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"All but the ever-wakeful eye of Jove."
According to Virgil,* the idol of greatest repute among the ancient Trojans was Cybele, " the worship of which," agreeably to the best authorities, "was brought into Troas, or Troy, from Crete by Teucer, the king of the island, and the father of the Trojans." It is literally a Hebrew word from Chibabel, 'like Babel,' which shows that the religion of the Trojans came originally from Babylon; and, as the religion of Babylon came from Egypt, which was the worship of the serpent, the religion of the Trojans must have been the same.
I may be told that the goddess Cybele was not worshipped in the form of a serpent, but of a woman. It must, however, be noticed, that the serpent was worshipped under various forms descriptive of its ruling propensities; and, as it was understood to be superior to all animals for circumspection or prudence, so it was a personification of a virtuous woman, who, it must be allowed, possesses that great ornament of the' sex in a far higher degree than man.
This idol was worshipped after the manner of the Babylonians, on hills and conspicuous places, which custom, these nations took principally from the Hebrews, who worshipped God on mountains and hills. The worship of this idol became very general throughout all Phrygia. Many of their ceremonies were taken from the ancient part of scripture, but at length they fell into fable, gross idolatry, and superstition. They had a peculiar veneration for the pomegranate and the vine tree, which were used as emblems in the worship of God: the first was figured on the border of the garment of Aaron.
* lib. 3.
Their ceremonies of mortifying the body were carried to the same pitch of frantic madness, as we readconcerning the priests of Baal, who cut their bodies with knives when they worked themselves up into ecstasies, and pretended to have divine communication.
It will not be difficult for us to determine the origin of the worship of this goddess. Cybele, in the heathen mythology, is said to have been the mother of the gods, who sprung from the rocks after the deluge; which was evidently taken from that epoch. The wife of; Noah, was by them honored as a goddess, and her three sons, Shem, Ham, and Japhet, in after-ages were wor- j shipped.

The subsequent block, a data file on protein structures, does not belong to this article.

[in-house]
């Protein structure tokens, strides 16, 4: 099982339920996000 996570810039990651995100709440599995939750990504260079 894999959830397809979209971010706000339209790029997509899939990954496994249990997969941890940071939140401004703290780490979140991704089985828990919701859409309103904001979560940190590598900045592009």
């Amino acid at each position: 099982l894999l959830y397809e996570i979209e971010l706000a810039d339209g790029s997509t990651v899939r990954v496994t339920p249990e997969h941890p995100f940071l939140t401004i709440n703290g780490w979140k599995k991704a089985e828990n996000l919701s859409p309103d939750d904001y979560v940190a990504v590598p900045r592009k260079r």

The history of Samuel also is preserved in the mythology, under the name of Attis, whose mother they feign to have conceived* "by taking the fruit of the pomegranate tree; she had a son, who was brought up by Phorbus, and who, being on the eve of taking a wife, was deprived of her, by a fatal occurrence; soon after he emasculated himself under a pine tree."
This is the account of Samuel mutilated, when his mother went to the temple to ask of God to give her a child, who was taken by Eli, and devoted to the service of God in the temple.
Troy flourished at the time of the Judges of Israel; and its destruction took place about the time of Rehoboam, the son of Solomon. It is worthy of remark, that when Horner sung the battles of the gods with the giants, he sung the battles of the Hebrew leader in the land of Canaan: as may be proved from the synchronism of events recorded in the bible, and introduced by the poet. Having said as much as is necessary concerning the descendants of Ham, from whom descended twenty two
* Arnobius, lib. 8.
nations, and of their different idolatrous sects, I shall now introduce those nations, which descended from Shem. Concerning Arphaxad the son of Shem, in whose line the Messiah was to come, I have spoken in the chapter of the second order of the patriarchs.
The true worship of God continued among some of the descendants of this people, to the time of Abraham and Moses, for Melchizedeck was king of Salem, which was the ancient name of Jerusalem, and a priest of the most high God: and Jethro, the father-in-law of Moses, was a prince and a priest of Midian. So that, though idolatry was the established worship of the eastern nations at that period, yet the worship of the true God, as it was established by Noah, was not altogether banished from the land of Canaan.